My family moved out to our farm in Iowa about two years ago and it was a fixer upper, but look at this little goody! This 15x25 hen house was built by my neighbor's great grandfather and is around 100 years old. I had always wanted to keep chickens, and when I found the Iowa Blue breed I couldn't resist trying to save the coop. What makes this hen house so unique is that it is the last original building on the property, and from the research I've done there are no remaining brick hen houses left in North Iowa.
It doesn't look like much in the first series of photos, but over the course of the year many things were done to the building to make it serviceable. There are no pictures of it before I started work on the coop, but by the time the first picture was taken I had already put a lot of work into the building. The property used to be a commercial dairy goat farm and the hen house was used to hold some of the goats, so the first thing on the to-do list was shovel out 3 foot of goat manure. It was then power washed 3 times and sanitized before we could go forward with the restoration. You'll also notice there is an attached building on the east side of the coop. It also had to be demolished.
Finally, we were able to start working on it June 2013 after the rains decided to lift up. We reframed all the windows (using as much of the old wood as possible) and installed hardware cloth. We used barn sash windows and attached hinges so we could open them to allow for more ventilation. The copula and skylights are also original.
In this photo you can see that some of the mortar has crumbled over the years and needs to be replaced, to the point that a few of the blocks are resting on the door frame. This is the only part of the whole building that had fallen into complete disrepair. Otherwise, this quaint little coop has held up well considering its age.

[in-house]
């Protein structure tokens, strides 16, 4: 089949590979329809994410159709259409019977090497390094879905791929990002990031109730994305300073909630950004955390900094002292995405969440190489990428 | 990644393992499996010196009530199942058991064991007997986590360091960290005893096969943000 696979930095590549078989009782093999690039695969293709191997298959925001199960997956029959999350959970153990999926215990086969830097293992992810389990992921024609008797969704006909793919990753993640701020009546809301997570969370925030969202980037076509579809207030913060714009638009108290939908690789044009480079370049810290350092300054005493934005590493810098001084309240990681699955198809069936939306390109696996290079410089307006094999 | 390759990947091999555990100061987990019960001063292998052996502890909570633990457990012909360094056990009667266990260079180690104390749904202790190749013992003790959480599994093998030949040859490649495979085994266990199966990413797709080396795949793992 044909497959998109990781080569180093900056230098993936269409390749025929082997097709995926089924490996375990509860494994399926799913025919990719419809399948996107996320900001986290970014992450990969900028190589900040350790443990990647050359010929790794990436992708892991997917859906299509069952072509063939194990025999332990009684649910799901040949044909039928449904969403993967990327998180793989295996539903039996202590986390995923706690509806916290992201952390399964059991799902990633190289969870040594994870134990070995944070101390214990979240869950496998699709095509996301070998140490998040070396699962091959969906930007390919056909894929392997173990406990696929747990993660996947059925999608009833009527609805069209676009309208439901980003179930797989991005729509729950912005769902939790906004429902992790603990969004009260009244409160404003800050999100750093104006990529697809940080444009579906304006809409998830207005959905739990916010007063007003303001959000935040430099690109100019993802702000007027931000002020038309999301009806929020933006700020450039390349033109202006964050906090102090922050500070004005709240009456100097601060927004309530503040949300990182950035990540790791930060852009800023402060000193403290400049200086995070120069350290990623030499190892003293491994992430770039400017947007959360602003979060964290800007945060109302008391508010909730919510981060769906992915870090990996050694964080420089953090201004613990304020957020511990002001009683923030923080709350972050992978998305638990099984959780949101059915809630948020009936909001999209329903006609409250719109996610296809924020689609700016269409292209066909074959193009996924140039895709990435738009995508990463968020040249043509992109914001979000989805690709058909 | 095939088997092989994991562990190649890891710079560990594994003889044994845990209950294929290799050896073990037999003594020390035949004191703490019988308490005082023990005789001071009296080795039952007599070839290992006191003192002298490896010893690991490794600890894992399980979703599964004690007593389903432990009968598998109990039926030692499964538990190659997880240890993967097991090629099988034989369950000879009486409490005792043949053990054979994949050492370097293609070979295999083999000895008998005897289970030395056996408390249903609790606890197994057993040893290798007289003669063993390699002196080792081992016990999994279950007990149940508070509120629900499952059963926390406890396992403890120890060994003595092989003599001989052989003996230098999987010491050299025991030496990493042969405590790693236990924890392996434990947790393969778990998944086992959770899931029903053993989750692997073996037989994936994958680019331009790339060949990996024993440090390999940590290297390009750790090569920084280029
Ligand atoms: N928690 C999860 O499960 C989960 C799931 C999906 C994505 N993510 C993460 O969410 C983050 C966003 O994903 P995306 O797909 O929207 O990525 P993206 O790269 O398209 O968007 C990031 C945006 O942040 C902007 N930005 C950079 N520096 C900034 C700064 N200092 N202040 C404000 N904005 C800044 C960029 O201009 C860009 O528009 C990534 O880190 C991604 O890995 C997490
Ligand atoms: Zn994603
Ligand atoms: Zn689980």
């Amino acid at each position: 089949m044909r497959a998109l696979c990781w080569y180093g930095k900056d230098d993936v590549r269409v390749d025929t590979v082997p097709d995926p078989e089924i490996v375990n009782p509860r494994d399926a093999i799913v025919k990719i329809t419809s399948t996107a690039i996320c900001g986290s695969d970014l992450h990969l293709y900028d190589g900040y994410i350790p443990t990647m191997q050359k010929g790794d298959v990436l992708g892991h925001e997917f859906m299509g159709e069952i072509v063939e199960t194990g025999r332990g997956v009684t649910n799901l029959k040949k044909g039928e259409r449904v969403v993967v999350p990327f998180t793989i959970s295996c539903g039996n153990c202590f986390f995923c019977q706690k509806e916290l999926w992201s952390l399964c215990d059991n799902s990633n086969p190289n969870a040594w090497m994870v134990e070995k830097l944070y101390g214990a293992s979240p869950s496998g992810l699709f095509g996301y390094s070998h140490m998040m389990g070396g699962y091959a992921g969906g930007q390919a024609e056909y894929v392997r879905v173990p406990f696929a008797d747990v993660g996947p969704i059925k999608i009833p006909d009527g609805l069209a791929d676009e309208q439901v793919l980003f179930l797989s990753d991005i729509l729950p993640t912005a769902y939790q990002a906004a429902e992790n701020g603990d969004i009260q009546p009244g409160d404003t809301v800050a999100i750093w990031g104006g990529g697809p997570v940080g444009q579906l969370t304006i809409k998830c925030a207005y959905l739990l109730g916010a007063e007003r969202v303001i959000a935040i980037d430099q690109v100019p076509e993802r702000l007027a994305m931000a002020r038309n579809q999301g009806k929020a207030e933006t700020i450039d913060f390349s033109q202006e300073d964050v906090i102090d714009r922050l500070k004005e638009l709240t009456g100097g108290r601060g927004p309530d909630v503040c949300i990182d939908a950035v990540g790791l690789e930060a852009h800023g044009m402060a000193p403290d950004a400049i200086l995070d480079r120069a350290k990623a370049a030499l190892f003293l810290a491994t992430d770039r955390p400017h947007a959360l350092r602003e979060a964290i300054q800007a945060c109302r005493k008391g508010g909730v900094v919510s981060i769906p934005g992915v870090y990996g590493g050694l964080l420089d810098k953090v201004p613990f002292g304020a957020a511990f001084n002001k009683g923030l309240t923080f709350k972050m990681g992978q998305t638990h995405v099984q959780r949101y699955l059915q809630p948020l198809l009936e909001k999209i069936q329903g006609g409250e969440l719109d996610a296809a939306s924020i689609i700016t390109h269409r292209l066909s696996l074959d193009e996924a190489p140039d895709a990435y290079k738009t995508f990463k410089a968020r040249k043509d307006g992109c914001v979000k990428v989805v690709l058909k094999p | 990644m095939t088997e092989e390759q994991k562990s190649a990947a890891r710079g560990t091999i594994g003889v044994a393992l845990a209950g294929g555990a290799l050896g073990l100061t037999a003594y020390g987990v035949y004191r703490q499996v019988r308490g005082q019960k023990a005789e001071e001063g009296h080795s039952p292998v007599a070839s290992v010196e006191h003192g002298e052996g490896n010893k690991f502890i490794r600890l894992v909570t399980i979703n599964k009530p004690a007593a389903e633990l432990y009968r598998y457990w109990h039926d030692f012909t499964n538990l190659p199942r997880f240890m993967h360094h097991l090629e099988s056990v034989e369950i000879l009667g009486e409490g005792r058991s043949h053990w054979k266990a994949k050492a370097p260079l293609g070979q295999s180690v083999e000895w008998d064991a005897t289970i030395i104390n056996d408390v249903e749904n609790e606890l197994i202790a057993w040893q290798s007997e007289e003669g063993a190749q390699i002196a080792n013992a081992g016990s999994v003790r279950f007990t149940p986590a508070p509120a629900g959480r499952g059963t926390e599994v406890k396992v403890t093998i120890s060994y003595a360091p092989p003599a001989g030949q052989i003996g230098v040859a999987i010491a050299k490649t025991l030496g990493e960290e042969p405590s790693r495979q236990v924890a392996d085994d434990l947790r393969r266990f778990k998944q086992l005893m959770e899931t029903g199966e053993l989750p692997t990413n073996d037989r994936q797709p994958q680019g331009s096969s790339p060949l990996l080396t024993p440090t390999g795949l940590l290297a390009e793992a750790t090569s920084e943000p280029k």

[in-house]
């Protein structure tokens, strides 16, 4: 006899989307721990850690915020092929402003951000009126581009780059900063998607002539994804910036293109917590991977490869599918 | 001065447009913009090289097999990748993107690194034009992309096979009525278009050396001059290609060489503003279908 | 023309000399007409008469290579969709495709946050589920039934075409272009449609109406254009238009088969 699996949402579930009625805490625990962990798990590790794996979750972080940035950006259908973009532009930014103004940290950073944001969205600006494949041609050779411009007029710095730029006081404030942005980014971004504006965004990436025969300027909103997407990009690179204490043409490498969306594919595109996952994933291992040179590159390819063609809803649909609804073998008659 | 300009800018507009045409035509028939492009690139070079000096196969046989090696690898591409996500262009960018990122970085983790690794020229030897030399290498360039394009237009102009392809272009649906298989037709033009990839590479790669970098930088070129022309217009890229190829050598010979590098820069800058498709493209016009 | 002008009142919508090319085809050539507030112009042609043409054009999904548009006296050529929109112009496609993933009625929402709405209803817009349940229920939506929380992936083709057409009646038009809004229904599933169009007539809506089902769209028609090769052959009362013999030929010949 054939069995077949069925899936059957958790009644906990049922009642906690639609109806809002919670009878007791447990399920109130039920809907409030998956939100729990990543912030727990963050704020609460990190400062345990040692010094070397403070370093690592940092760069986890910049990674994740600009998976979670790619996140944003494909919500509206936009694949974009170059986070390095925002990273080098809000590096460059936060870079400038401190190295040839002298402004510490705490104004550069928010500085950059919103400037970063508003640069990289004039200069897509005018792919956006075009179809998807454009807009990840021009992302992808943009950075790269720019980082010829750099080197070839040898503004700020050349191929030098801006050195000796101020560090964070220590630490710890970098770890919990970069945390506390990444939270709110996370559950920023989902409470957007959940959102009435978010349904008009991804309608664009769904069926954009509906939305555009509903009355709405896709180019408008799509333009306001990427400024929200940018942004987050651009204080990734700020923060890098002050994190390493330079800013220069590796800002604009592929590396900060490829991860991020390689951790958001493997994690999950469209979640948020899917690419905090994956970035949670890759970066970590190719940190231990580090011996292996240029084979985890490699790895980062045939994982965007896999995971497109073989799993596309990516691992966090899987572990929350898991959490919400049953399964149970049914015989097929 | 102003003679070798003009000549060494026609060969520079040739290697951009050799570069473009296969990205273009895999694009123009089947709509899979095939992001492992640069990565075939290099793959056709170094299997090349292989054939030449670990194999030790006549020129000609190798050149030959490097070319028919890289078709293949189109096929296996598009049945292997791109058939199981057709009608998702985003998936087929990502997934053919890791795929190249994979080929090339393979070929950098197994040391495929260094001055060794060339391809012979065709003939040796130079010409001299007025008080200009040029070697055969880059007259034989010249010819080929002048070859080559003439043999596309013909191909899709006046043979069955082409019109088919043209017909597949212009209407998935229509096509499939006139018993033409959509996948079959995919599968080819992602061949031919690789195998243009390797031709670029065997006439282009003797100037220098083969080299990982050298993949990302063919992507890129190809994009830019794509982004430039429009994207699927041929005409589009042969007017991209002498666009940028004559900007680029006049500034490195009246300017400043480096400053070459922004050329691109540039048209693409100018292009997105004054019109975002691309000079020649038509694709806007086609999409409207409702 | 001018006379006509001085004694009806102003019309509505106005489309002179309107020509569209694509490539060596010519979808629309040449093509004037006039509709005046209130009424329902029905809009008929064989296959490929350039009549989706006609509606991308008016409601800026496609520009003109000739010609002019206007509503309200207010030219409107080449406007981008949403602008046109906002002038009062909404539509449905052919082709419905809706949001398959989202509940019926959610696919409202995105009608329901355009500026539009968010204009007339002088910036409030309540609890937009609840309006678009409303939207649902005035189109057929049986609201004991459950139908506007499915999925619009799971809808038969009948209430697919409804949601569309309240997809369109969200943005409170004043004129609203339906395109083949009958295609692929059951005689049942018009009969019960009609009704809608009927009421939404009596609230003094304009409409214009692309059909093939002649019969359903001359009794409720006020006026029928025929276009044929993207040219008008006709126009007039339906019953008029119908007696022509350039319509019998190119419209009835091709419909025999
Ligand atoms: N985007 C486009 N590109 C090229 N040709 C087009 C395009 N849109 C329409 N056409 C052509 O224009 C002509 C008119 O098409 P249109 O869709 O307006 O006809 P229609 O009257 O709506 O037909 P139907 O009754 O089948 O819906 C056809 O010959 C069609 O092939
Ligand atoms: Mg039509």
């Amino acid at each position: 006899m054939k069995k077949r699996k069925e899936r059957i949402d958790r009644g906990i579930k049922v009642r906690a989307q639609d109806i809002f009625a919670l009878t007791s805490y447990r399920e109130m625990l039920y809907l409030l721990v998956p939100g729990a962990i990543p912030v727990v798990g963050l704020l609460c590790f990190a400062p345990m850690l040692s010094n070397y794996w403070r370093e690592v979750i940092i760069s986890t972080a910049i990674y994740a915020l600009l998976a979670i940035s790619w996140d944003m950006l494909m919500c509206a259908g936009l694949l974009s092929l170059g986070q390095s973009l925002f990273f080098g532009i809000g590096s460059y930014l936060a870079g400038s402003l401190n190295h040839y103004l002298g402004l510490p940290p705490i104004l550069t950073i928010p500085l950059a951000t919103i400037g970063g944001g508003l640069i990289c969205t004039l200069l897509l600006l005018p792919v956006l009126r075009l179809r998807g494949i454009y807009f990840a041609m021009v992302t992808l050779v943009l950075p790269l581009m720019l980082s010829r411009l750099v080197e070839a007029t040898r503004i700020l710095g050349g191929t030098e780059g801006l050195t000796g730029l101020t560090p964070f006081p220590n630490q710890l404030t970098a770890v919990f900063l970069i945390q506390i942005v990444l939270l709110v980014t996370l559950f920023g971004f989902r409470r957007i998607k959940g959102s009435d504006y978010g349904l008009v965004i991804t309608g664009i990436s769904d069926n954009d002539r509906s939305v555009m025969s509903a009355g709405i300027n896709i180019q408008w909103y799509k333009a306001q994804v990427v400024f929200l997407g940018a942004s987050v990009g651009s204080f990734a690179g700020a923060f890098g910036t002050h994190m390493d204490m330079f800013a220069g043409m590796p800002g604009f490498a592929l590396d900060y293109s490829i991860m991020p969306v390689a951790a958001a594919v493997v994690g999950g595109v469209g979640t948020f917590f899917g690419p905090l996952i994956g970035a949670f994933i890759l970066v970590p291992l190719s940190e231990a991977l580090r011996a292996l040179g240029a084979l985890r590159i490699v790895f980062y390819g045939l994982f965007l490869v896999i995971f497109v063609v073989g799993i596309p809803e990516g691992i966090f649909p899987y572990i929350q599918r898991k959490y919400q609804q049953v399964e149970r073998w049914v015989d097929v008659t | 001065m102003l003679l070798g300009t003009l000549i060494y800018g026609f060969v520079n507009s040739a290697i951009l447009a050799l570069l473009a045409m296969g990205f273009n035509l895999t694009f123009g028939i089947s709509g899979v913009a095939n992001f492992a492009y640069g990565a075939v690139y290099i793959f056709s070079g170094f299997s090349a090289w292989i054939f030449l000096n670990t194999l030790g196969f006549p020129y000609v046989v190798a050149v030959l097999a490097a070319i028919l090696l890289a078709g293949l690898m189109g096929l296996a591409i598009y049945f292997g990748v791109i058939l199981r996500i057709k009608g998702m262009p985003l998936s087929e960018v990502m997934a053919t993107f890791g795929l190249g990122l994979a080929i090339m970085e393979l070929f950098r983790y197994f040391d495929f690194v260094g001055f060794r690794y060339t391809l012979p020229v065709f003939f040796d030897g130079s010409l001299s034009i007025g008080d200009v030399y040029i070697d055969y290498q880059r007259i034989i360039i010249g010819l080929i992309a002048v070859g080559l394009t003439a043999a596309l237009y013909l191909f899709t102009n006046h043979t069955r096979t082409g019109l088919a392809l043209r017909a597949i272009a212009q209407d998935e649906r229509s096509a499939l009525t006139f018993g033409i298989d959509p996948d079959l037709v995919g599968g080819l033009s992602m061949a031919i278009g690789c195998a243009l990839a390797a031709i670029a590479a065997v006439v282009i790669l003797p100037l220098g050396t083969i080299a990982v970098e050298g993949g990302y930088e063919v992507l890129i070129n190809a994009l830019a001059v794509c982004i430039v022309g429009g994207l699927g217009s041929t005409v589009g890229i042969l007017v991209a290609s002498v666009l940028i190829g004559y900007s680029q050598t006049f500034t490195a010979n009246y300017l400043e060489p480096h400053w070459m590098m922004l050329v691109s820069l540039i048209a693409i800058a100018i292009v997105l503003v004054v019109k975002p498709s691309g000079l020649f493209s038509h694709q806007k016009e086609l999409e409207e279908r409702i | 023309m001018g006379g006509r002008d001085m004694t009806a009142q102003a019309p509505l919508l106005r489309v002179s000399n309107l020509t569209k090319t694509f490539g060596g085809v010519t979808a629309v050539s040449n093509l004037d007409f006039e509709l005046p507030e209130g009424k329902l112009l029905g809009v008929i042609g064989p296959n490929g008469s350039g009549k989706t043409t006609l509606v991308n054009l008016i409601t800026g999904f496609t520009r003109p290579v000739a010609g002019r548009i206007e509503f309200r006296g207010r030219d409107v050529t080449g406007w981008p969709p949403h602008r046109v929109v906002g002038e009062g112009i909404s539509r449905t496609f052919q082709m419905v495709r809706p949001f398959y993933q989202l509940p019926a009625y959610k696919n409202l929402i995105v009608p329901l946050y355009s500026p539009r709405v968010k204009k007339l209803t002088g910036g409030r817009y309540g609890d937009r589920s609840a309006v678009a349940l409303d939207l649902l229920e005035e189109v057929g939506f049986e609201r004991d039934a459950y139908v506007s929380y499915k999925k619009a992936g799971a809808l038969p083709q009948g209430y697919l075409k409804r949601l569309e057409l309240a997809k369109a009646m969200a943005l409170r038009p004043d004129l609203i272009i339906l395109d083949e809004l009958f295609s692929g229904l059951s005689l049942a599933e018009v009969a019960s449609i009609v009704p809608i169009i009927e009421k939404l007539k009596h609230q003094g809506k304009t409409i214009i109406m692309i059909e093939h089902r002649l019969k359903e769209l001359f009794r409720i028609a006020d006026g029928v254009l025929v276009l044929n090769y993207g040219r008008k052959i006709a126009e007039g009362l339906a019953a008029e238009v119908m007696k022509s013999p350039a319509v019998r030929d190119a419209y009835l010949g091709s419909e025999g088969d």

Even though these doors were no longer functionable, I liked the idea of dutch doors and replaced them with the same idea. As soon as I get a picture of the new doors I'll post it. It's currently monsooning outside .
Next came the building of the breeding pens. After much deliberating, I decided I was going to stick with two breeds; Iowa Blues and Blue Wheaten Ameraucanas. This meant I needed 4 pens; an Ameraucana pen, 2 Iowa Blue, and one brooder/grow out pen.
This is pretty much what it looks like today so far, save a fresh coat of white paint to the wood areas along with new dutch doors and screen doors. We've also installed electricity. It still does need a new roof, and that is this summer's project. It took us a while to come up with a name for our acreage, and after a few ideas we came up with Rosewood after all of the wild rose bushes in our grove. So, you may ask: what came first, the chicken or the coop? The chickens of course! They lived through the renovations right along with the rest of us. I think they enjoy their new place, what do you think?
Recent User Reviews
"What an awesome vintage coop building"
- 3/5, 3 out of 5, reviewed Jul 15, 2018
What a cool find! A brick chicken coop. I am so glad that your family put in the effort to clean it out and fix it up!
I don't know why, but I was surprised that the skylights were original to the building. I guess I think of them as being a newer thing.
It looks to me like you did an awesome job renovating the coop to your purposes.
My only concern would be that illness or diseases could spread unchecked through the coop since there are no walls separating the different coops (other than wire).
Thanks for sharing your coop with us. I would love to see an updated picture with the new dutch door in place.